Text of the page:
Freddy Garcia (7-7, 3.43) vs. David Price (9-7, 3.73), Wednesday, July 20, 7:10, YES
Garcia had a bad outing against the Blue Jays, snapping a streak of five straight quality starts. The Yankees would happily take one dud every six turns going forward. Garcia still hasn't allowed a home run since June 7. He last faced the Rays last May, at the Trop, and held them to two runs over seven innings while striking out seven.
By comparison, David Price has just one quality start in his last three turns and has allowed five home runs over that short span, one of them being Derek Jeter's 3,000th hit. Price gave up four runs in five innings in that game and walked as many men as he struck out (three), making it his worst outing since April. He was better against the Red Sox in his first post-break start, but not dramatically so.
CC Sabathia (14-4, 2.64) vs. James Shields (8-8, 2.60), Thursday, July 21, 7:10, YES/MLBN
These two pitchers brought the first half of the season to a rousing conclusion by dueling to a 1-0 Yankee win that saw both go the distance. To put that in context, the last time a Yankee pitcher threw a shutout in a game in which the opposing pitcher also went the distance was April 27, 1993, when Jimmy Key shutout the Angels in Anaheim and the Yankees built a five-plank picket fence against Chuck Finley, with four of those runs coming via solo homers, two of them by Mike Gallego. The last time the Yankees won such a game 1-0 was July 20, 1992, when Ron Darling, then with the A's, gave up a third-inning run on two-out doubles by Mel Hall and Don Mattingly, and the Yankee pitcher who shutout Oakland was swing-man Shawn Hillegas, who was released and signed with Oakland barely more than a month later. The last time a Yankee threw a shutout in the Bronx in a game in which his mound opponent also went the distance was May 22, 1988, when John Candelaria beat Storm Davis and the A's 2-0 with the help of a two-run Jack Clark home run.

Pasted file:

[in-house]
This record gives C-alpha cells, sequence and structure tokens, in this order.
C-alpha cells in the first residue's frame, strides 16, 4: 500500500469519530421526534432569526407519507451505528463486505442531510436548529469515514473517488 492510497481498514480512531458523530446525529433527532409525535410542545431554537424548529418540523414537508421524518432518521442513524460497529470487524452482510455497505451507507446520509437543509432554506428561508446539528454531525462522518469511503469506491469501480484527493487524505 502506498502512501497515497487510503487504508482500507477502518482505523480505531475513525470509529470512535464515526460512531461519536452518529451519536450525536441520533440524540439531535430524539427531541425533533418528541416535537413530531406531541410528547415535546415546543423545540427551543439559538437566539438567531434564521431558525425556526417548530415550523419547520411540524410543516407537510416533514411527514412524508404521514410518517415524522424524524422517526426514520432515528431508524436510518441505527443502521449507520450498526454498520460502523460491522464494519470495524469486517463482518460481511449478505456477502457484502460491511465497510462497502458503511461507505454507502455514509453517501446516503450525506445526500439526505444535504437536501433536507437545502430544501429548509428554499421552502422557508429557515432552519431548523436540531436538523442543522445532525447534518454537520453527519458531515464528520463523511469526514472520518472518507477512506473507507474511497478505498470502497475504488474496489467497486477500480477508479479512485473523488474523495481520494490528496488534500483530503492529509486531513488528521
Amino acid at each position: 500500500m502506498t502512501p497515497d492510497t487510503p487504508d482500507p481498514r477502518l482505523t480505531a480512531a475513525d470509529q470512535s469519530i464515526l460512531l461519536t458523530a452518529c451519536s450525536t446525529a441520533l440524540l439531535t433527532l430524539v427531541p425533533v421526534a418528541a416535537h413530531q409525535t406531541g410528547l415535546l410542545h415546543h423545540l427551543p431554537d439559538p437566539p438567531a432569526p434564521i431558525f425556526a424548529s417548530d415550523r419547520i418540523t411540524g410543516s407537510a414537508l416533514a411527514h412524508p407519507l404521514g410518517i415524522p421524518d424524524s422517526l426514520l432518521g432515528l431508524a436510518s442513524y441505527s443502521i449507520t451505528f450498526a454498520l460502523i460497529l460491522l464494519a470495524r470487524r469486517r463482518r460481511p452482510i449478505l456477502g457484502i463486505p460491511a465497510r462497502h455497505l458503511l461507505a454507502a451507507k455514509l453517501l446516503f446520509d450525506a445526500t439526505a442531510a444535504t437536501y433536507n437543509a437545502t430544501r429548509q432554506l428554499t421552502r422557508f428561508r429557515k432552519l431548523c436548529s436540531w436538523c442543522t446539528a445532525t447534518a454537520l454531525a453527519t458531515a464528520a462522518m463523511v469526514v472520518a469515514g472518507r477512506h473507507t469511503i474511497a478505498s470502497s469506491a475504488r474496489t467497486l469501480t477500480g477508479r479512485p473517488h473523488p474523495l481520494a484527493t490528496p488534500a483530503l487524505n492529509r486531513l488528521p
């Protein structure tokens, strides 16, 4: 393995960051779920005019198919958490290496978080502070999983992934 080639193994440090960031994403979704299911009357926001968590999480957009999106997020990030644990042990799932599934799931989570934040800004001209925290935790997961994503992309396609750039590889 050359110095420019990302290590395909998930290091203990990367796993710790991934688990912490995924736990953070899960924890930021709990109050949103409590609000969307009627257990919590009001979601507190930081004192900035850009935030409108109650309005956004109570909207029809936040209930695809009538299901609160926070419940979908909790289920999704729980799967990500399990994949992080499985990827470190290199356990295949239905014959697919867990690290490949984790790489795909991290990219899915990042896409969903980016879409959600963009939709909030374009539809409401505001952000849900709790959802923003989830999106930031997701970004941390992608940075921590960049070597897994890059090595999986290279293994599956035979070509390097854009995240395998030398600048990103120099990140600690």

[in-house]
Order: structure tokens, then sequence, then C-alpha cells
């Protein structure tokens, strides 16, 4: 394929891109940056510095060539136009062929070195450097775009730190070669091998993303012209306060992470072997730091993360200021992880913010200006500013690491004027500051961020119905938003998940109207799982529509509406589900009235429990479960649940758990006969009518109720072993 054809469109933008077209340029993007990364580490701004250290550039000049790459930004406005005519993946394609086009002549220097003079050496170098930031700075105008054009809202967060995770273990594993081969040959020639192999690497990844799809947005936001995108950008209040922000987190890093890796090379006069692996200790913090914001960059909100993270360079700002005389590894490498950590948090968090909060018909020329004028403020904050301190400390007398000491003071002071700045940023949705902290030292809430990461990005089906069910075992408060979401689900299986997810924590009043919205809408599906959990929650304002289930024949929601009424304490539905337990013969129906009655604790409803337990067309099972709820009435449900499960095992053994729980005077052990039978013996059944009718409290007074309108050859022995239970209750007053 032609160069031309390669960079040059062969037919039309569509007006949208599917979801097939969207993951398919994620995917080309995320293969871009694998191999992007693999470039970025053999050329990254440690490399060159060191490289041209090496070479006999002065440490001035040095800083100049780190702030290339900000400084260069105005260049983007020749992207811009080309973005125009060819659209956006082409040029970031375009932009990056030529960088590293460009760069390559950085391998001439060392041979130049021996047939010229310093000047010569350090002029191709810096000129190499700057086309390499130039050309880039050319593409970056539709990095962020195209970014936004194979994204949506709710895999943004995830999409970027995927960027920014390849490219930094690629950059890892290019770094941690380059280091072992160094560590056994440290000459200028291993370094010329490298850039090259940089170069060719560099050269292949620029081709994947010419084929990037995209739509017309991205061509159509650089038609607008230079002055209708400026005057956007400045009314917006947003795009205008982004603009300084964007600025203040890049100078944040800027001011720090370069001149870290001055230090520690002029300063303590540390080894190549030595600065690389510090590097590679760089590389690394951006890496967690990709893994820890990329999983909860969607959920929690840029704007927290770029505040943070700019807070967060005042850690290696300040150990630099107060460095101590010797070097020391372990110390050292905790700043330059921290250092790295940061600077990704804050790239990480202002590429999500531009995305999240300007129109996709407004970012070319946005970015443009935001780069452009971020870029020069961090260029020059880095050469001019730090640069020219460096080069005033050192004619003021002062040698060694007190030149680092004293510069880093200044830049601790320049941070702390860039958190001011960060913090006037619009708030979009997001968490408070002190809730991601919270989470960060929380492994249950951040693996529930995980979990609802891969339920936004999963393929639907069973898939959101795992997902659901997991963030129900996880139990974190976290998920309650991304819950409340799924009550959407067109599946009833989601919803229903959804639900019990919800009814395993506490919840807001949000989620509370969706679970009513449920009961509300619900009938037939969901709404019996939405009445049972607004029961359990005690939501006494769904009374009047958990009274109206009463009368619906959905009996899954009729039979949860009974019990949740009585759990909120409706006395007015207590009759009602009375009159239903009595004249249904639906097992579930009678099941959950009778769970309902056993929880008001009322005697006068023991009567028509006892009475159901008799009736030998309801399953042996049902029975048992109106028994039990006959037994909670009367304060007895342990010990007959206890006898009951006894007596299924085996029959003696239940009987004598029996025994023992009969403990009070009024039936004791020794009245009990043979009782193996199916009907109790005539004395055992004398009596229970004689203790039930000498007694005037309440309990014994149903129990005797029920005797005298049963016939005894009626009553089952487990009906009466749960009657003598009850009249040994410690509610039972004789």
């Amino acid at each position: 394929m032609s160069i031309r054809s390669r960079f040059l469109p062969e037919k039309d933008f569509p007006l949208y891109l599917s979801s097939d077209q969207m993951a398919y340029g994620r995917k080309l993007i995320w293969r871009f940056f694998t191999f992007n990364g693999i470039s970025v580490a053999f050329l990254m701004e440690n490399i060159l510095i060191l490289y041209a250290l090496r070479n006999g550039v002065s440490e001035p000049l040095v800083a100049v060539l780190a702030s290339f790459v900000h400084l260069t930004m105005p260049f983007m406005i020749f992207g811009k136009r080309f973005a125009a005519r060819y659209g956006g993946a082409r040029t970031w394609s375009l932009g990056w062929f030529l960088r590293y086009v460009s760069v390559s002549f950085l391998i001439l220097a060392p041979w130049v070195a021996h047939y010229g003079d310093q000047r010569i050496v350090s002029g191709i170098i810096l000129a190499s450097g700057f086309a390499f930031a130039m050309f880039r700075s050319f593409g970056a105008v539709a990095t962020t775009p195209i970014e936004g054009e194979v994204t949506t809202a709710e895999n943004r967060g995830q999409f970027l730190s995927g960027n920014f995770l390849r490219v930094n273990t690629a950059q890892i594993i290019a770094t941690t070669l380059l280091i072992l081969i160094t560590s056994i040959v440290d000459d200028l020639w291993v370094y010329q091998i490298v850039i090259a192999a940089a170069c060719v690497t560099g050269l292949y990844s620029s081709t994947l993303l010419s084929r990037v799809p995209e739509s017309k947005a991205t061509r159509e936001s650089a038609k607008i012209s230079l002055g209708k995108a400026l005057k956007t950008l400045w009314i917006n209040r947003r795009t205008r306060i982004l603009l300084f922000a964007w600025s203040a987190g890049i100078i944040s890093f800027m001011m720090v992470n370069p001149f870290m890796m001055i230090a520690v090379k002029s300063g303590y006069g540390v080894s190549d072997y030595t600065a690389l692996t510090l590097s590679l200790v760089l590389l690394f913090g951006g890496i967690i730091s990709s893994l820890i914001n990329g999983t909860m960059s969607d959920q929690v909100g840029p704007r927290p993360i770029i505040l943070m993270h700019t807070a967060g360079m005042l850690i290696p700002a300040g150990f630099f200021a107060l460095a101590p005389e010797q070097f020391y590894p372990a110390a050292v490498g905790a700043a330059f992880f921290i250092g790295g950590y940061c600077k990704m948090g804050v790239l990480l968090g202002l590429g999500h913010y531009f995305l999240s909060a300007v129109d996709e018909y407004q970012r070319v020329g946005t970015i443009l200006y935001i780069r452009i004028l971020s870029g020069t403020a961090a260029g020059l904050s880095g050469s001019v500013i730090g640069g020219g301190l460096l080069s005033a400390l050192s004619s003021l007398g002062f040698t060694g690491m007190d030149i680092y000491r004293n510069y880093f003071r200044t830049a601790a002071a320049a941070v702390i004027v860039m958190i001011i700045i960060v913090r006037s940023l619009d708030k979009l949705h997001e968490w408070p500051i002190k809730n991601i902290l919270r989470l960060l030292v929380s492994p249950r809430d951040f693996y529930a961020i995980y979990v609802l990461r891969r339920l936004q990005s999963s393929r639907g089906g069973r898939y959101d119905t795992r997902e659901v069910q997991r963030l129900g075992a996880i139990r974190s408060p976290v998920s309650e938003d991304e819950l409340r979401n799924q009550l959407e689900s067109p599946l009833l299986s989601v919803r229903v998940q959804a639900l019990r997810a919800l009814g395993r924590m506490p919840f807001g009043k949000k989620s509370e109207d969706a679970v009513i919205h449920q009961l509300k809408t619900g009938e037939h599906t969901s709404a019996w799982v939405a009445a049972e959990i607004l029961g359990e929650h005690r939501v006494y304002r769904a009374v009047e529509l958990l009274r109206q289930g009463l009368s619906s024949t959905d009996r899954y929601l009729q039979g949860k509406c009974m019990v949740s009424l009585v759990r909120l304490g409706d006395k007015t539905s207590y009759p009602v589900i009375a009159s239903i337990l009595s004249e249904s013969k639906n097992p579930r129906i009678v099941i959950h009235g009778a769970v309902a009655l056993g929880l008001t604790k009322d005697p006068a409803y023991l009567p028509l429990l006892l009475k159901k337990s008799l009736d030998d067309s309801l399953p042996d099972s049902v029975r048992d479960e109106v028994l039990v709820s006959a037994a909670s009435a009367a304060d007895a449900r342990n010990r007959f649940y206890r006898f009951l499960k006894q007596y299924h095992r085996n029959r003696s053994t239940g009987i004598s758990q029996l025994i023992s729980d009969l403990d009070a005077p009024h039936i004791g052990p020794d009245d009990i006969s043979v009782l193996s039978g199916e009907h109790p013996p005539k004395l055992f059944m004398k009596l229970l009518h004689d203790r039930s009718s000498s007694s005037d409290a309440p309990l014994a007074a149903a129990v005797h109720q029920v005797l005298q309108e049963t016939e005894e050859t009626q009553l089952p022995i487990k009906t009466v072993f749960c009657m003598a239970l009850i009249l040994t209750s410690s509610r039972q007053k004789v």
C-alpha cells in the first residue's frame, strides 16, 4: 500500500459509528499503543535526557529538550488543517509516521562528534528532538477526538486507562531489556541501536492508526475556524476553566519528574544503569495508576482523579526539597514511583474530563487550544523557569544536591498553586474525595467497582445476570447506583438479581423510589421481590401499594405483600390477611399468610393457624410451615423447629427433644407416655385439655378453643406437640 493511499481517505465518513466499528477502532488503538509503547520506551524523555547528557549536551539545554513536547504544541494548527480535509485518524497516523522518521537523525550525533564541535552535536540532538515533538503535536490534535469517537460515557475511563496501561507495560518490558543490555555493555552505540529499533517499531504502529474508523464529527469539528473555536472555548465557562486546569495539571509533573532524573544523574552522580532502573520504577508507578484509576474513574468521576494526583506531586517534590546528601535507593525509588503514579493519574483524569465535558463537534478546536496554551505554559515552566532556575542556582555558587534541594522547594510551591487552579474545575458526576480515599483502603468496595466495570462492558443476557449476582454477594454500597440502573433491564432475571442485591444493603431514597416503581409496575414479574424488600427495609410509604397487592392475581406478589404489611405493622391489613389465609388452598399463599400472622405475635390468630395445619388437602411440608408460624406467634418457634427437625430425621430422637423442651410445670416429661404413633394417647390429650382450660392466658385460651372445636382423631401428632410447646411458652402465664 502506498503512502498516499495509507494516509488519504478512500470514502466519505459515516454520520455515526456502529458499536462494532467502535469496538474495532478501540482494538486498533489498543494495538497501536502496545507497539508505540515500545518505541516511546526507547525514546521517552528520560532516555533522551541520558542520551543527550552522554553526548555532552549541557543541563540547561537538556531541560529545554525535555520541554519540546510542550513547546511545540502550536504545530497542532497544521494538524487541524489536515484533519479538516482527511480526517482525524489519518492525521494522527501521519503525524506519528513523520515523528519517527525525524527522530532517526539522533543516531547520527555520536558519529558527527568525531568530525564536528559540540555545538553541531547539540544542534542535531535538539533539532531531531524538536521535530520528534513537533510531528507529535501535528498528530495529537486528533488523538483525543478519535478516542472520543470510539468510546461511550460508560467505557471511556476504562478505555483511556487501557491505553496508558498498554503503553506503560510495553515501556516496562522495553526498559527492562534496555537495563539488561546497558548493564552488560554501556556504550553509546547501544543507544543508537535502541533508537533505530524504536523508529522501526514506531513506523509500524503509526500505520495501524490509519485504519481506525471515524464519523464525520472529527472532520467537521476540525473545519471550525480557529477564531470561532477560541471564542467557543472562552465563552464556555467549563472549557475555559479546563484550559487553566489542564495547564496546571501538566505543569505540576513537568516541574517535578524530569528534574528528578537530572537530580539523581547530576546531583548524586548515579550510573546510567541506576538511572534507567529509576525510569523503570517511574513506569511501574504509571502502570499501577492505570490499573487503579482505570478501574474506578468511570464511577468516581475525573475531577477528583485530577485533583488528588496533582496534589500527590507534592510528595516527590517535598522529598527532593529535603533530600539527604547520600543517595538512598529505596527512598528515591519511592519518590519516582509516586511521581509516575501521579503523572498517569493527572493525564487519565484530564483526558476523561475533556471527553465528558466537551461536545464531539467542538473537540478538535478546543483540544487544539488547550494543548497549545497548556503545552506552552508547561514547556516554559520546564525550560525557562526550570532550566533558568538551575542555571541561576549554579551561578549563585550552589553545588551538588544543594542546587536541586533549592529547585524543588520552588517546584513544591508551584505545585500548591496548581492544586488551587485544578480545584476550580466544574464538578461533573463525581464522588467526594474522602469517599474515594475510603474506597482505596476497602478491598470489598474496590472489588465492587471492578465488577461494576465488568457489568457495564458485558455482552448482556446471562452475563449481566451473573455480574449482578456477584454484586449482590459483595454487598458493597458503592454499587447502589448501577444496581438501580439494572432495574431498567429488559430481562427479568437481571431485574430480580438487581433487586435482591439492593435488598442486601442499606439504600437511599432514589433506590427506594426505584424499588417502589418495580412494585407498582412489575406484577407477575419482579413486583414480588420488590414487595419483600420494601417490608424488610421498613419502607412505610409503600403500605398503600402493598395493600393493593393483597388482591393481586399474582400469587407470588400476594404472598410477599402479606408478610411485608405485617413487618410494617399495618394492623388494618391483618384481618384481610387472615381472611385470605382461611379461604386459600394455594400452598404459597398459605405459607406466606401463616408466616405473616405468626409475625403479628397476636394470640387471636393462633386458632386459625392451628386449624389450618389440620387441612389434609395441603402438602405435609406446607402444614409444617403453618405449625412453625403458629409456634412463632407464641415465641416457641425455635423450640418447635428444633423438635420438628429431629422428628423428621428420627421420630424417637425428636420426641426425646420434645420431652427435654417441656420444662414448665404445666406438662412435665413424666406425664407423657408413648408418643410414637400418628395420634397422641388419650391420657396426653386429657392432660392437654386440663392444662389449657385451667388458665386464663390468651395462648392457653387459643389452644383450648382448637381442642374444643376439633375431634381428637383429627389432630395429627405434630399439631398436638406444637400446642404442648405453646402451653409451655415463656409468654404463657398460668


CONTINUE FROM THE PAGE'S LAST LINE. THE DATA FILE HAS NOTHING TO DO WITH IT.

That helps underline how well these two have been pitching of late, though if you want more, read my latest Awards Watch at SI.com, as they're both among the top five candidates for the AL Cy Young award right now.
Tampa Bay Rays
2011 Record: 50-43 (.538)
2011 Third-Order Record: 50-43 (.540)
Manager: Joe Maddon
General Manager: Andrew Friedman
Home Ballpark: Tropicana Field
Bill James Park Indexes (2008-2010):
LH Avg-98; LH HR-92
RH Avg-97; RH HR-96
Who has replaced whom:
• Robinson Chirinos (mL) has replaced John Jaso (DL)
• Alex Cobb (mL) has replaced Wade Davis (DL)
• Brandon Gomez (mL) has replaced Andy Sonnanstine (mL)
• Jake McGee (mL) replaces Adam Russell (DFA)
1B - Casey Kotchman (L)
2B - Ben Zobrist (S)
SS - Reid Brignac (L)
3B - Evan Longoria (R)
C - Kelly Shoppach (R)
RF - Matthew Joyce (L)
CF - B.J. Upton (R)
LF - Sam Fuld (L)
DH - Johnny Damon (L)
R - Sean Rodriguez (UT)
S - Elliot Johnson (UT)
R - Justin Ruggiano (OF)
R - Robinson Chirinos (C)
L - David Price
R- James Shields
R - Jeff Niemann
R - Alex Cobb
R - Jeremy Hellickson
R - Kyle Farnsworth
R - Joel Peralta
L - J.P. Howell
L - Cesar Ramos
R - Brandon Gomes
L - Jake McGee
L - Alexander Torres
C - John Jaso (right oblique strain)
C - Jose Lobaton (sprained left knee)
RHP - Wade Davis (right forearm strain)
RHP - Juan Cruz (groin strain)
L - Johnny Damon (DH)
S - Ben Zobrist (2B)
R - Evan Longoria (3B)
L - Casey Kotchman (1B)
R - B.J. Upton (CF)
L - Matt Joyce (RF)
R - Kelly Shoppach (C)
L - Sam Fuld (LF)
L - Reid Brignac (SS)